Oncotarget

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This article has been corrected. Correction in: Oncotarget. 2018; 9:34641.

Screening of cancer tissue arrays identifies CXCR4 on adrenocortical carcinoma: correlates with expression and quantification on metastases using 64Cu-plerixafor PET

Ido D. Weiss, Lyn M. Huff, Moses O. Evbuomwan, Xin Xu, Hong Duc Dang, Daniel S. Velez, Satya P. Singh, Hongwei H. Zhang, Paul J. Gardina, Jae-Ho Lee, Liza Lindenberg, Timothy G. Myers, Chang H. Paik, David S. Schrump, Stefania Pittaluga, Peter L. Choyke, Tito Fojo and Joshua M. Farber _

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Oncotarget. 2017; 8:73387-73406. https://doi.org/10.18632/oncotarget.19945

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Abstract

Ido D. Weiss1, Lyn M. Huff2, Moses O. Evbuomwan3, Xin Xu1, Hong Duc Dang1, Daniel S. Velez1, Satya P. Singh1, Hongwei H. Zhang1, Paul J. Gardina4, Jae-Ho Lee5, Liza Lindenberg6, Timothy G. Myers4, Chang H. Paik5, David S. Schrump7, Stefania Pittaluga3, Peter L. Choyke6, Tito Fojo2 and Joshua M. Farber1

1 Laboratory of Molecular Immunology, National Institute of Allergy and Infectious Diseases, National Institutes of Health, Bethesda, MD, USA

2 Medical Oncology Branch, Center for Cancer Research, National Cancer Institute, National Institutes of Health, Bethesda, MD, USA

3 Laboratory of Pathology, Center for Cancer Research, National Cancer Institute, National Institutes of Health, Bethesda, MD, USA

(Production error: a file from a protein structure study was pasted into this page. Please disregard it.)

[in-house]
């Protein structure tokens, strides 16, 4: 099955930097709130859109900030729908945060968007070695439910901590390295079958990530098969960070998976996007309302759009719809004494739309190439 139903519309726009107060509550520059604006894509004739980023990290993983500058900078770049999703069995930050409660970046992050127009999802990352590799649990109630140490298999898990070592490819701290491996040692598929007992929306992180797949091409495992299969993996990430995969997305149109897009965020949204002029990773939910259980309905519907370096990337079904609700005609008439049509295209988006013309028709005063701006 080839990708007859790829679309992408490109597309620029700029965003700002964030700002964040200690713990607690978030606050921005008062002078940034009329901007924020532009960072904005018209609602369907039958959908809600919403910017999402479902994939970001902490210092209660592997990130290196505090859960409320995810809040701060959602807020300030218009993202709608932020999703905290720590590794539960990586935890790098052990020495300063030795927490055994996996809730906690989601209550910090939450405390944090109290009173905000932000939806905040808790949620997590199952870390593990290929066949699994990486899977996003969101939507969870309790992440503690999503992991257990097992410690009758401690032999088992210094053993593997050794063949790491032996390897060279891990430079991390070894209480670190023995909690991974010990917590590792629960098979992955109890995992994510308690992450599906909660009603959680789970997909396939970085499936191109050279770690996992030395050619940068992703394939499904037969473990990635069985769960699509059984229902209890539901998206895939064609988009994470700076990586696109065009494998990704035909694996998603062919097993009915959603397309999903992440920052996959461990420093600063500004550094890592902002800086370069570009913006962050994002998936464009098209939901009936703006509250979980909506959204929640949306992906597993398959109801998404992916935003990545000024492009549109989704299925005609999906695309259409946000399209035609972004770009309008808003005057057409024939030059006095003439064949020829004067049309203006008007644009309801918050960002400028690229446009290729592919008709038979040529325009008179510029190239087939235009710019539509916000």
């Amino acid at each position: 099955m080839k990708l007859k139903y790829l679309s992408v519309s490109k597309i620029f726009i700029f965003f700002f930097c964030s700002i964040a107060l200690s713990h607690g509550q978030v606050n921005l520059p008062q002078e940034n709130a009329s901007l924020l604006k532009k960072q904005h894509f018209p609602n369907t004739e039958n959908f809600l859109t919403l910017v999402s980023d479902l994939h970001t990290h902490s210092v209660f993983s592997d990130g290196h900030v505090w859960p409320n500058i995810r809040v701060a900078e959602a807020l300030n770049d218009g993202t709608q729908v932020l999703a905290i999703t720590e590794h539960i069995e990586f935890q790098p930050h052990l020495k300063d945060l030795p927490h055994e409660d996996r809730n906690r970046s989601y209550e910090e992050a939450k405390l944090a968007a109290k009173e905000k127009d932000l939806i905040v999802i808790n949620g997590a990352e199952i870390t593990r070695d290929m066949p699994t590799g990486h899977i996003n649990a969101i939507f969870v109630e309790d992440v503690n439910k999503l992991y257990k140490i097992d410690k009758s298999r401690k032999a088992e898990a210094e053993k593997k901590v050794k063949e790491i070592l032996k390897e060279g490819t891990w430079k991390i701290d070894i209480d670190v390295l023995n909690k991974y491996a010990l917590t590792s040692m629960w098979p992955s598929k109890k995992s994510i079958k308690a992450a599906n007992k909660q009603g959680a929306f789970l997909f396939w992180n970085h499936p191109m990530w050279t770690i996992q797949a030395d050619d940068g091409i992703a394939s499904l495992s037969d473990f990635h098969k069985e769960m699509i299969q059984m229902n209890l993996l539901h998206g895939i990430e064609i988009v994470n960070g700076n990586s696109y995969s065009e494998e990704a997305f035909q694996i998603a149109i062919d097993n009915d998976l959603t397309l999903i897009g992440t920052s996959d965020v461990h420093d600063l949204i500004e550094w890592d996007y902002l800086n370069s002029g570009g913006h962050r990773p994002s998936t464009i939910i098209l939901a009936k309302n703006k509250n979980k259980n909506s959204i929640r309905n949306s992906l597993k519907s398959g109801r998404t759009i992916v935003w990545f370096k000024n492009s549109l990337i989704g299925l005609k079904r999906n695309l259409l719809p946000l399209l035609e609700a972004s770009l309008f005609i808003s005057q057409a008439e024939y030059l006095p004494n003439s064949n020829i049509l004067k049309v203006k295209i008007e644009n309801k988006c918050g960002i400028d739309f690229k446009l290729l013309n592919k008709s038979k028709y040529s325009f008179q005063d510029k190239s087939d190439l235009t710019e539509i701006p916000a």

4 Genomic Technologies Section, Research Technologies Branch, National Institute of Allergy and Infectious Diseases, National Institutes of Health, Bethesda, MD, USA

5 Radiopharmaceutical Laboratory, Nuclear Medicine Division, Radiology and Imaging Sciences, Clinical Center, National Institutes of Health, Bethesda, MD, USA

6 Molecular Imaging Program, Center for Cancer Research, National Cancer Institute, National Institutes of Health, Bethesda, MD, USA

7 Thoracic Epigenetics Section, Thoracic and GI Oncology Branch, Center for Cancer Research, National Cancer Institute, National Institutes of Health, Bethesda, MD, USA

Correspondence to:

Joshua M. Farber, email:

Keywords: CXCR4, cancer, PET, plerixafor, adrenal

Received: December 21, 2016 Accepted: June 16, 2017 Published: August 04, 2017

Abstract

Expression of the chemokine receptor CXCR4 by many cancers correlates with aggressive clinical behavior. As part of the initial studies in a project whose goal was to quantify CXCR4 expression on cancers non-invasively, we examined CXCR4 expression in cancer samples by immunohistochemistry using a validated anti-CXCR4 antibody. Among solid tumors, we found expression of CXCR4 on significant percentages of major types of kidney, lung, and pancreatic adenocarcinomas, and, notably, on metastases of clear cell renal cell carcinoma and squamous cell carcinoma of the lung. We found particularly high expression of CXCR4 on adrenocortical cancer (ACC) metastases. Microarrays of ACC metastases revealed correlations between expression of CXCR4 and other chemokine system genes, particularly CXCR7/ACKR3, which encodes an atypical chemokine receptor that shares a ligand, CXCL12, with CXCR4. A first-in-human study using 64Cu-plerixafor for PET in an ACC patient prior to resection of metastases showed heterogeneity among metastatic nodules and good correlations among PET SUVs, CXCR4 staining, and CXCR4 mRNA. Additionally, we were able to show that CXCR4 expression correlated with the rates of growth of the pulmonary lesions in this patient. Further studies are needed to understand better the role of CXCR4 in ACC and whether targeting it may be beneficial. In this regard, non-invasive methods for assessing CXCR4 expression, such as PET using 64Cu-plerixafor, should be important investigative tools.


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